There has been a good deal of speculation as to why this is happening. Perhaps young men are still scarred by the Intifada, maybe they are too cynical. But what I suspect is a key reason hasn’t been mentioned at all: They don’t want to take on their brothers in Hamas. At the end of the day, the people with allegiance to the PA (and that is likely a tentative allegiance), and those who are Hamas-affiliated are bonded in a variety of ways. These young men who are potential recruits may be asking themselves why they should do the bidding of the US, and challenge their own people in the process. Many is the quote I’ve encountered that expressed this very sentiment.
And then we must ask how effective those who already serve in the existing battalions will be at actually battling terrorism. Will they have the willpower to do what the IDF has been doing? Rhetorical question.
Palestinian Media Watch tells us that on PA TV, on June 29, PA Minister of Prisoners Ashraf al-Ajrami spoke with pride about the bravery of the “security forces” of the PA during the Intifada:
“Now they [Hamas] are speaking [disparagingly] about the [PA’s security forces, calling them] ‘Dayton Forces.’ These [security] forces paid the heavy price in the second Intifada, both as Shahids [Martyrs] and as prisoners. The greatest number of prisoners is from the security forces sector. They are the ones who bore arms and carried out the greatest and most important operations [terror attacks] against the Israeli occupation…”
Dayton would say that today’s forces are being vetted more carefully. And yet… and yet…
They’re doing ballistics tests on those rifles for a reason.
The European Commission issued an outrageous statement on Monday, saying that Israel’s settlement policy strangles the PA economy and makes it more dependent on European aid. “…it is the European taxpayers who pay most of the price of this dependence.” This apparently came from EC representatives in Jerusalem.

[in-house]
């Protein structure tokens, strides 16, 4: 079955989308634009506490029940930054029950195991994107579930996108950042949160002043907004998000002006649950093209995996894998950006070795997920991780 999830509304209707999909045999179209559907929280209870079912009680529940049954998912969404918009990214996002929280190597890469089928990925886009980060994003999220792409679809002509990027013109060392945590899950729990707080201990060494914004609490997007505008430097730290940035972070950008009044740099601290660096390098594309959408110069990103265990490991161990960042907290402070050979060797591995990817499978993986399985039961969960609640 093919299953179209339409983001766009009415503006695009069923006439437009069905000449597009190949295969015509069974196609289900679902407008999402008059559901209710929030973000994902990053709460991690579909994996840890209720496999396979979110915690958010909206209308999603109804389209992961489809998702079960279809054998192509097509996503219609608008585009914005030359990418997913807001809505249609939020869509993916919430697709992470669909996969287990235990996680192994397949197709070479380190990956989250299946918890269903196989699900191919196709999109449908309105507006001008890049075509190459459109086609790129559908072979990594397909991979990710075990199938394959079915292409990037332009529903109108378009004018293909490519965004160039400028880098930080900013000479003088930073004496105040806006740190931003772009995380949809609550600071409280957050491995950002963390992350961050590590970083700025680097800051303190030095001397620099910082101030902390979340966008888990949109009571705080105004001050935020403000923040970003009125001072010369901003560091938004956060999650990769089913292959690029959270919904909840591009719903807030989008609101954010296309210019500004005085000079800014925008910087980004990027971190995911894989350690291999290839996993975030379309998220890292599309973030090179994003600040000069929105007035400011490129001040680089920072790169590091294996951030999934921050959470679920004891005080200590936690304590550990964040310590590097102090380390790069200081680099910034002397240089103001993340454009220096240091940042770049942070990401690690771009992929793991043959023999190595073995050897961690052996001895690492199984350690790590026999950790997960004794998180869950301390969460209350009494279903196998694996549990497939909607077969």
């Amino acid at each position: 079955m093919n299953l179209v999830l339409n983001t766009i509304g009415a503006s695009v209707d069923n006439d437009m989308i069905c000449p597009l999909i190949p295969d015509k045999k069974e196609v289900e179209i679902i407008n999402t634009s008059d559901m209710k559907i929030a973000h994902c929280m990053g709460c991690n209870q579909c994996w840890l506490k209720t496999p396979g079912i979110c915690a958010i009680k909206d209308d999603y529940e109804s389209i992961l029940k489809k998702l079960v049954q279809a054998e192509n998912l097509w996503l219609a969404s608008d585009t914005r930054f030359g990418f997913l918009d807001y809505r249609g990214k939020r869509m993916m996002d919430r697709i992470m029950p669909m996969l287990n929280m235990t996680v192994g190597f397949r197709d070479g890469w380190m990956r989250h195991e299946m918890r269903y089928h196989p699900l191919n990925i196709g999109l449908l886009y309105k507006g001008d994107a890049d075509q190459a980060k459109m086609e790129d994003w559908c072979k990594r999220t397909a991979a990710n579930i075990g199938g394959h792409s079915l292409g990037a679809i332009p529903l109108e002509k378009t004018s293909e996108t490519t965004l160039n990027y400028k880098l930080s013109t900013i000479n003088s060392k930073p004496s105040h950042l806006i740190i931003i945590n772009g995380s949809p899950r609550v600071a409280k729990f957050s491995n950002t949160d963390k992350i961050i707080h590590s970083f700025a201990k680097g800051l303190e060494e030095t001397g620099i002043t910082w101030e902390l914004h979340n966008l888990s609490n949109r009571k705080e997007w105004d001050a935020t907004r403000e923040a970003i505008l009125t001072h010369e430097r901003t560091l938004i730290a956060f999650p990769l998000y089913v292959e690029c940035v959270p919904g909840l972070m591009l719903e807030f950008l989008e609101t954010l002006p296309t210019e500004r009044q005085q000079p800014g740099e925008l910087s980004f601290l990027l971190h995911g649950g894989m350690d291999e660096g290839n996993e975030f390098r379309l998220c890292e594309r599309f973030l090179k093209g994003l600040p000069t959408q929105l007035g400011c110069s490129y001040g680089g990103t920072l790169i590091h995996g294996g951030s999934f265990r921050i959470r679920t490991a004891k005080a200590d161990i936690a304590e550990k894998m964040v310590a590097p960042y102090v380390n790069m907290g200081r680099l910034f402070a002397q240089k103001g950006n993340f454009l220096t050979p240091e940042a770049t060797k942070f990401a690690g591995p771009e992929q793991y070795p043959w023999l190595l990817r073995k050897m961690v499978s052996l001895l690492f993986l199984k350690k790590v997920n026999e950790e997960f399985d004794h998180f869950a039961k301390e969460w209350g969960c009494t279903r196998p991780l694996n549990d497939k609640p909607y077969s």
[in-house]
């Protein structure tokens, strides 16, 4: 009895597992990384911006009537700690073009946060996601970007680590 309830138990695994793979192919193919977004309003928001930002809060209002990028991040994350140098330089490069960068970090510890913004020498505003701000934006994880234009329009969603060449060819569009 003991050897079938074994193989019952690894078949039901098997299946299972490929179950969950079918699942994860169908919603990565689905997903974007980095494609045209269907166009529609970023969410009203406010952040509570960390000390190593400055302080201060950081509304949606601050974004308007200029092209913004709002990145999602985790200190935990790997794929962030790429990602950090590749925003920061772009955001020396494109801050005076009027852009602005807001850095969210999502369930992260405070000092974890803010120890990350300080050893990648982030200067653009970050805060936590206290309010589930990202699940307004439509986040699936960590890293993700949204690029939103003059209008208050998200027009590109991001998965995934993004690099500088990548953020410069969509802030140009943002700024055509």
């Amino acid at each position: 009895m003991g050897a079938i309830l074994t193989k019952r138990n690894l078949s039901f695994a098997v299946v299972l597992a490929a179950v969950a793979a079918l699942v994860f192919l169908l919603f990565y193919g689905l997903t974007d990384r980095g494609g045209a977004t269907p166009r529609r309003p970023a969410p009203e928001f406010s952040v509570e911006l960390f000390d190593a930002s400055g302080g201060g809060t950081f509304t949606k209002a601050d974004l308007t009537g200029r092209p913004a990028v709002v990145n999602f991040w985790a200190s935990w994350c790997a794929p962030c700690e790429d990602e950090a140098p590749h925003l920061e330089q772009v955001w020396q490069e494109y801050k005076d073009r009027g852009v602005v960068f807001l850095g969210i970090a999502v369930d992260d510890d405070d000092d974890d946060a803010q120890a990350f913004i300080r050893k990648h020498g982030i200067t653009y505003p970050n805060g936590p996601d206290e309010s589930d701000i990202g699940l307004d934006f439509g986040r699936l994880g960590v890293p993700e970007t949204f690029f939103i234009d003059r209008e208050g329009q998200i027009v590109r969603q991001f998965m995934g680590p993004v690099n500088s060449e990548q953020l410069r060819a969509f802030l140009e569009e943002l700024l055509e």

The charge is that we expropriate fertile land for settlements, build roads that only serve settlers, and put up checkpoints — all of which inhibits economic growth and makes the Palestinians dependent on the Europeans, who have this year already paid more than 200 million euros ($280 million) to help cover the Palestinian budget deficit.
There are a host of responses to these unreasonable charges. That the Palestinians, by virtue of terrorism, make the checkpoints necessary. That no Palestinian land is being appropriated for settlements (remember — the talk is of construction within existing borders of settlements). That the single worst deterrent to economic growth in the PA is the high level of corruption, which funnels money into private pockets so that it doesn’t end up where it should. The Europeans bear enormous responsibility here, for they have over the years been very lax in demanding transparency with regard to how their money is expended.
In a fury, our foreign ministry summoned EU ambassador to Israel, Ramiro Cibrián-Uzal, to register a protest.
The ultimate irony is that the PA economy in Judea and Samaria grew by 5% in 2008, while in Gaza during that period there was decline (this is before Cast Lead). The very thing that pro-Palestinian people are screaming about — building in the settlements — in point of fact provides solid income for Palestinian workers who don’t want to see the building stopped.
Israeli government sources said that the charge that the Jews are to blame for the Europeans having to give money to the Palestinians “borders on anti-Semitism.” I would concur.
I have acquired additional names of Likud faction members who signed the letter to Prime Minister Netanyahu initiated by MK Tzipi Hotovely protesting his advocacy of a Palestinian state. In total, so far, my understanding is that the following signed it:
Gilad Erdan, Yuli Edelstein, Ayoub Kara, Gila Gamliel, Danny Danon, Miri Regev, Tzion Pinyan, Carmel Shama, Yariv Levin, and Ze’ev Elkin. I believe there may be another two or three names. I remain most curious as to where top tier Likud right wingers such as Benny Begin and Moshe Ya’alon stand with regard to this letter and have not abandoned attempts to learn more.
“The Good News Corner”
An Israeli company, BiondVax Pharmaceuticals, is developing a universal flu vaccine that would be effective against any flu, including pandemics such as the swine flu, for a period of five years.
Clinical trials are about to begin.
Israeli architect Eyal Amitzur has invented a new game that is a three-dimensional spin-off of the very popular Sudoku. Called Tredoku, the game utilizes the same rules as Sukoku, but is played with variable three-dimensional shapes.